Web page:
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Will Amazon & Flipkart push other players into e-commerce oblivion?

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Will Amazon & Flipkart push other players into e-commerce oblivion?

Two of the largest e-commerce players in India announced they would be making big money investments in the country. While Flipkart has raised a further $1 billion in funding, Amazon India announced that it would pump in a further $2 billion to expand its activities in India. With these new rounds of investments, Amazon and Flipkart have left their closest competitors far behind, which raises the question—Is India becoming a two-horse race?

Currently, the Indian e-commerce sector has Flipkart, Snapdeal and Jabong as the major players with international brands like eBay and Amazon also having a significant presence. Of all these, Flipkart, and Snapdeal are almost neck-to-neck when it comes to sales figures, while Amazon, which opened shop in India just over an year ago still has some catching up to do. For example, in March this year, Flipkart announced that it has crossed $1 billion in gross merchandise, a year before the target date of 2015. Snapdeal still has to cross this milestone, though founders Kunal Bahl and Rohit Bansal have reportedly told media that they expect to do that in 2014.

Jabong is a different case. Though it is one of the most popular e-commerce destinations in the country (it has an Alexa ranking of 12, ahead of and Snapdeal and behind Flipkart’s rank of 7) it is not a direct competitor of Flipkart or Snapdeal. As a fashion and lifestyle brand, Jabong’s direct rival is Myntra, which was acquired by Flipkart earlier this year. In fact, it is Flipkart’s acquisition of Myntra, which perhaps first started talks of the Indian online retail sector (which is expected to reach $8-9 billion by 2016 according to some reports), being in for a consolidation.

In fact, in an earlier interview with exchange4media, Jabong’s co-founder Pravin Sinha had suggested that consolidation would not necessarily mean the exit of smaller players. When asked for his opinion after last week’s developments Sinha maintained that there was a positive way of looking at it. “With so many investors showing interest and ready to put in money, we will also see investments in new ideas and players that could not take off due to lack of funds,” he said.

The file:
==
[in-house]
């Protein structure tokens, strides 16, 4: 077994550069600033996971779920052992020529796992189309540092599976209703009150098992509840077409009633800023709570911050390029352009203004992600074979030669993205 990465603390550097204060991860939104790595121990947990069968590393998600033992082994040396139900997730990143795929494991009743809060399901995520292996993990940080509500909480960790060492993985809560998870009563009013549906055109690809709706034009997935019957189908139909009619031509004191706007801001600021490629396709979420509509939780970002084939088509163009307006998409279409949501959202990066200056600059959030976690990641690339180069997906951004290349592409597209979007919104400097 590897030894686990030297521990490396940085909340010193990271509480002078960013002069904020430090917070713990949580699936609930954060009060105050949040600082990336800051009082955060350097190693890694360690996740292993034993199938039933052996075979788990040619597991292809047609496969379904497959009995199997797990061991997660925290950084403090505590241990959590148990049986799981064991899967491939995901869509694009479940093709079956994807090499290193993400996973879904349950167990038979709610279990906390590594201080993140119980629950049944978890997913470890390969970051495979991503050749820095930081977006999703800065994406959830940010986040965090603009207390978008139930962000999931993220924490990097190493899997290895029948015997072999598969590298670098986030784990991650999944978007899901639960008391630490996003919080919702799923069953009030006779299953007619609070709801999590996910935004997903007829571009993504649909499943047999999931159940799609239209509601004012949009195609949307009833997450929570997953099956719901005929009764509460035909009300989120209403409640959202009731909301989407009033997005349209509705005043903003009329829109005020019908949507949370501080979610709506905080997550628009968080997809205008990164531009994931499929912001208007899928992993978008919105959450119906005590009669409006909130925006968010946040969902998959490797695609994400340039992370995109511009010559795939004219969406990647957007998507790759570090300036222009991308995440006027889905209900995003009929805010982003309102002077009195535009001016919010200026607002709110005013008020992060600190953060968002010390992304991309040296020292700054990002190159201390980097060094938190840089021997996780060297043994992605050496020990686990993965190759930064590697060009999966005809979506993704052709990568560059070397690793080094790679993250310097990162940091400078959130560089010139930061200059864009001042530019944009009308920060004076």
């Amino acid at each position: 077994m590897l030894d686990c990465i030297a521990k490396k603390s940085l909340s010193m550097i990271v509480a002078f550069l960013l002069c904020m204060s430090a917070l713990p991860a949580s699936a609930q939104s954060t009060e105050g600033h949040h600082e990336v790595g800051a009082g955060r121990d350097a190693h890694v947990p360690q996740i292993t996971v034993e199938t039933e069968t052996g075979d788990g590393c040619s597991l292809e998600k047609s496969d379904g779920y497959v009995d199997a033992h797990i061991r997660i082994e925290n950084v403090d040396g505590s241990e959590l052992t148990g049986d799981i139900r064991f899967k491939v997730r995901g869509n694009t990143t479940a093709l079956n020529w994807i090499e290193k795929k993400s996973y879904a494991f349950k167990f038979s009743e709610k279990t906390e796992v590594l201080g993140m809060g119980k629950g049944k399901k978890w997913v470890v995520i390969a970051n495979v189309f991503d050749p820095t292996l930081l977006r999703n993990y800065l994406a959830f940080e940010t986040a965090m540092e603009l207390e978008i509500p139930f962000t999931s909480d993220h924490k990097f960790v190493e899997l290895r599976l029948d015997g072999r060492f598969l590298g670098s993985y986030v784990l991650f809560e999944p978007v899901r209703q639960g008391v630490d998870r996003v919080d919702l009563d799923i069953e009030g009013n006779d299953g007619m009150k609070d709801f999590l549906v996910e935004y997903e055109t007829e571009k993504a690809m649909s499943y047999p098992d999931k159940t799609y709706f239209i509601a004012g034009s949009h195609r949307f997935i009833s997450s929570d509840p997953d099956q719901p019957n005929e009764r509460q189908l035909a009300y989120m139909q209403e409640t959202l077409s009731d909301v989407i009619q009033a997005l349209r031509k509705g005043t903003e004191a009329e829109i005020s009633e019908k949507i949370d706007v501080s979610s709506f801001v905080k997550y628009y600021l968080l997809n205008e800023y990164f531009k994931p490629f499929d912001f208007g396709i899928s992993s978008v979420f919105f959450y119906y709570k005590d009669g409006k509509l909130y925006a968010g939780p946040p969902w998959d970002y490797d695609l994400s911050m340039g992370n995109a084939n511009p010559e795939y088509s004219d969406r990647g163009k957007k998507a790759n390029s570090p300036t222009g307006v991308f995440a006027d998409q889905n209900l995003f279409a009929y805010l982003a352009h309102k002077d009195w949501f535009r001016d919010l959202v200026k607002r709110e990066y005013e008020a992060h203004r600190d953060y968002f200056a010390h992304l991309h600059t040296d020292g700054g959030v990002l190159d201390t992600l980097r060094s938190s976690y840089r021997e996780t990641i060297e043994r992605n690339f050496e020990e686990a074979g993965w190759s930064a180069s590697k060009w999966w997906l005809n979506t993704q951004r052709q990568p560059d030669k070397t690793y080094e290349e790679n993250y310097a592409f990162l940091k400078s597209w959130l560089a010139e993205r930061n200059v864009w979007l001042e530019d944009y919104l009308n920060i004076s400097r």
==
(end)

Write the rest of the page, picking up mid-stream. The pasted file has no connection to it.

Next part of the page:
Investments will remain the key factor

At face value, it looks like the Indian online retail space might end up being dominated by the likes of Amazon and Flipkart, if their potential spending power is anything to go by.

Praveen Sengar, Principal Research Analyst at Gartner said, “We will be seeing a lot of consolidation in the Indian e-commerce market. One of the key differentiators will be logistics and supply chain and we will see a lot of investments being made in these areas.” This is where, players who are not able to raise large funds to make these investments will fall off the wagon, said Sengar.

To take the example of Snapdeal, in its four years of existence, has raised around $340 million in funding; while there have also been talks of it launching its own IPO in the next couple of years. If it has serious aims of competing with Amazon’s deep pockets and Flipkart’s aggressive strategy, it might have to look at raising bigger investments since all three will essentially be competing on the same fronts—improving mobile presence through acquisitions, scaling up supply chain operations and investing in technology development.

“There will be a challenge to general merchandisers like Snapdeal. When it comes to us, we will definitely see more aggression in the market and it is something that we need to be ready for,” said Jabong’s Sinha.

However, investors are unlikely to be shy to shell out money considering the potential of the Indian e-commerce sector, says Paresh Parekh, Tax Partner (Retail & Consumer Products) Ernst & Young. “Investments will continue to take place as these are done on the basis of future expectations but we will see the top couple of players buying out the others as seen in other geographies,” he added.

Will niche players survive?

This is a topic on which there seems to be no consensus. Priyesh Jain, Founder of and Jabong’s Sinha believe there is always room for niche players who do things differently. Parekh too opined that unlike mass market entities, niche players will be able to survive more easily. He pointed to the situation in the US as an example.

“Once the e-commerce market reaches $10-20 billion, you will see niche players coming up,” said Sinha.

However, Sengar had a different take on this issue. “The pure play players will be the first ones to go. The market is going to pick up momentum and everyone, from retailers to manufacturers will jump in and set up their own shops. The pressure on pure play players, who deal in niche categories, will build up and they will be the first to be acquired as the market consolidates,” he said.

Changing business expectations

Currently the focus of the major e-commerce players in India has been on rapid expansion rather than profitability. To capture the market, the likes of Flipkart et al have been playing off volumes against price but this, says Sengar, is not a sustainable business model. “We will see profitability concerns coming up now. The current business model is not sustainable and e-commerce players will need to shift their focus on other factors like customer segmentation,” he said.

Similarly, Parekh feels that the likes of Flipkart, Amazon and Snapdeal will need to differentiate themselves. “Does Flipkart keep doing what it does by saying that I understand India better or does Amazon keep betting on its global knowledge? These are the decisions that they will have to make,” he said.


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